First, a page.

Well, I was right in leaving Caepio out, unfortunately. The Battle of Messana became a massacre after Blaesus fell in its early stages. Syracusan mercenaries scored a major victory loosing only 1500 men (out of 9.000) to Roman 5.500 (of 20.000). The remnants of the Roman army were routed to the slopes of Mons Aetna in a useless state. Suddenly the situation was completely turned around and Caepio, of all people, was the only hope of the Mamertines who were down to their last 500 men. But what could he do? Risking another battle with the Syracusans flush with victory would have been too risky and chances of victory remote (I did not relish the idea of loosing the game early on with my brother invading Italy!). Instead, Caepio took Mylae placing himself between the allies. This benefited him little, though, as Hanno Hamilcar marched around the Aetna to join forces with Hiero. As winter arrived, an allied army of 15.000 was besieging Messana, which was on the brink of surrender. Things looked very bleak indeed for Rome.

262 BC THE FALL OF MESSANA

I decided to disband the remnants of Blaesus’ army, which were hopelessly scattered all around the Vesuvian and to trust my luck in getting from the Senate a new army for his successor as Field Consul. This not only succeeded, but the Senate also raised another consular army as reinforcements. Rome now had six almost full legions. The Carthaginian Senate, the Gerousia, had not felt any need to raise new armies as everything had been so far going so well in Sicily.
This apparent lack of interest by the Gerousia (and the Carthaginian consuls, the suffetes) is not in fact at all illogical or unhistorical. For a Republic (of sorts) that relied on commerce it was all-important that wars disrupted trade as little as possible. Otherwise the state faced ruin and could no longer raise mercenaries. A barbarian invader from Italy operating in the Greek side of Sicily would hardly have been enough to raise alarm, especially as Hanno Hamilcar seems to be doing all right with his small Army of Sicily. I must say the Ancient Worlds system has so far been wondrously able to depict the economic and social side of these ancient empires without having any economic rules at all! This is perhaps the most surprising achievement of Richard Berg in this particular game, and I must say I had my doubts originally when I noticed that the economy is not there at all, or so it seemed.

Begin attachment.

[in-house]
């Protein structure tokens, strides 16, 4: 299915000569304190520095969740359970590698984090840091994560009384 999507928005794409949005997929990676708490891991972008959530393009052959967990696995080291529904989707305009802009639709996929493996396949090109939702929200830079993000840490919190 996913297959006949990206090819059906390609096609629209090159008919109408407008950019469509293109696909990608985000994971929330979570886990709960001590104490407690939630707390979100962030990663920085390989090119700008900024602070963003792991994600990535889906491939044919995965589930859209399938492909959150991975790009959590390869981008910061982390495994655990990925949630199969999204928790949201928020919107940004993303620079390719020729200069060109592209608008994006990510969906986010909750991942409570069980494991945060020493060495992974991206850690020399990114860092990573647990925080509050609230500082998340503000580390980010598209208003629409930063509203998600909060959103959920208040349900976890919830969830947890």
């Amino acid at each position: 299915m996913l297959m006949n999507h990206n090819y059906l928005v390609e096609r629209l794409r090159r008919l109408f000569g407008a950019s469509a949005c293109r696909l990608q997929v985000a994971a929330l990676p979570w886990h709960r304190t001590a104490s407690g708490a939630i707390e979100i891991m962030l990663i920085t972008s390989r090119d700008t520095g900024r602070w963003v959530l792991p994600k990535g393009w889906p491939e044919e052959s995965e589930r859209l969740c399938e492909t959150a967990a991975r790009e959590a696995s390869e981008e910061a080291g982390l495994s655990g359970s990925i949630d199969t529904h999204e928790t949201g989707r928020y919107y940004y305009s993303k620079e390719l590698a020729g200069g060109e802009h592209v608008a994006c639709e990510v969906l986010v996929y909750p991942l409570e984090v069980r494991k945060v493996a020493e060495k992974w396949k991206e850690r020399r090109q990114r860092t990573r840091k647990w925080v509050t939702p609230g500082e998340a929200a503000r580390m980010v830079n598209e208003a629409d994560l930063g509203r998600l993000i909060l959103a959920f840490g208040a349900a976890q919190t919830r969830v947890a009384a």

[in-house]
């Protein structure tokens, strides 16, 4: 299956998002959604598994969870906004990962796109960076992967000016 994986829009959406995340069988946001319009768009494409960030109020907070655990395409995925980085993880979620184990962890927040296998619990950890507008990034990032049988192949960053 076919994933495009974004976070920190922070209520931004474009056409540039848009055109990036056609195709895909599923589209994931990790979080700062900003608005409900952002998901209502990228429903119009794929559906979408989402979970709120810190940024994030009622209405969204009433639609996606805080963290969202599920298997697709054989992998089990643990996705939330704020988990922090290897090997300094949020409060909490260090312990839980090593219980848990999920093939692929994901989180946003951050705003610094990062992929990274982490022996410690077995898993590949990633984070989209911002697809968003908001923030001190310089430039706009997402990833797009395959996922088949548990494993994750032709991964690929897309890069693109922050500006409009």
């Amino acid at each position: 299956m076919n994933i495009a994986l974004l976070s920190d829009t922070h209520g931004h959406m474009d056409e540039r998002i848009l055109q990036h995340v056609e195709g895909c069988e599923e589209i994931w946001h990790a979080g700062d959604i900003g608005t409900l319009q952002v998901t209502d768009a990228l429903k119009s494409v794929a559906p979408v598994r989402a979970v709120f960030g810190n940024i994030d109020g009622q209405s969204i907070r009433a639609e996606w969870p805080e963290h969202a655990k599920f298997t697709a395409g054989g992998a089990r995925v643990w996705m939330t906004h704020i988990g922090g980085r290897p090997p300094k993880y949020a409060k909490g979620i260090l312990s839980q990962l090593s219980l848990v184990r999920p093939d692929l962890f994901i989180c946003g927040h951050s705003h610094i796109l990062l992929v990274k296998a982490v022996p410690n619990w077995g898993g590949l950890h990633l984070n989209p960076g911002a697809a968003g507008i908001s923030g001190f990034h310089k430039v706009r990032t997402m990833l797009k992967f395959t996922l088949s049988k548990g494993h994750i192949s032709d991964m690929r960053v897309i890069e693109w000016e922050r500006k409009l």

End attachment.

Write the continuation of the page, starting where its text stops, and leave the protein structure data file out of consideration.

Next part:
Back to the war. Part of the reason for the sudden rallying of the Senate was that the Rome Consul Gaius Aurelius Cotta was ordered to stay at the capital as the High Priest of Mars and was thus able to affect its procedures. This event seems to in fact favour the Romans, although it would at first hand appear to be directed against them. It was only a shame that Cotta was also my best general for the upcoming year. The new consular legions in Rhegium were commanded by Consul Manius Otacilius Crassus who was able enough, though. He began the year just like Blaesus had done by crossing the Straits to Sicily before the Carthaginian fleet could leave its winter moorings. And like his predecessor he refused to be bottled up in Messana and landed outside its walls.

Unlike last year, the 22.000 Romans now faced the allied armies of Syracusa and Carthage with 14.500 men. Hanno Hamilcar immediately intercepted Crassus with Hiero as second-in-command. The Second Battle of Messana turned out to be inconclusive with 3500 Roman and 2000 allied casualties. Thus the siege of Messana continued with Crassus having already shot his bolt for the year. Once again I had failed to help the Mamertines. I finally realised my mistake, but too late. Crassus should have crossed the Straits with one legion only leaving the other at Rhegium. Thus he would have bolstered the garrison without overcrowding Messana. If allowed to continue, he could have left a strong garrison and returned to Italy to his other legion. Alas, it was now already too late.

Crassus immediately got the initiative again, but what was there to do anymore? Messana was on the brink of collapse, but another attack against the allied army would have been desperate with disrupte troops. At this point we made the mistake of thinking that my brother could win the game by taking Messana and controlling whole Sicily. This is not so. The Carthaginians would have had to take Syracusa from their ally as well. Not realising this, I wanted to assure at least some foothold on the island. So Crassus marched away and left the Mamertines to their fate. He first took Catania to have an unbesieged port, and then headed inland to besiege Agrigentum, another medium city and the only one in Sicily which had no port for the Carthaginians to keep open with their superior fleet. Despairing, the remaining Mamertines duly starved and the city fell after a siege that had lasted almost two years.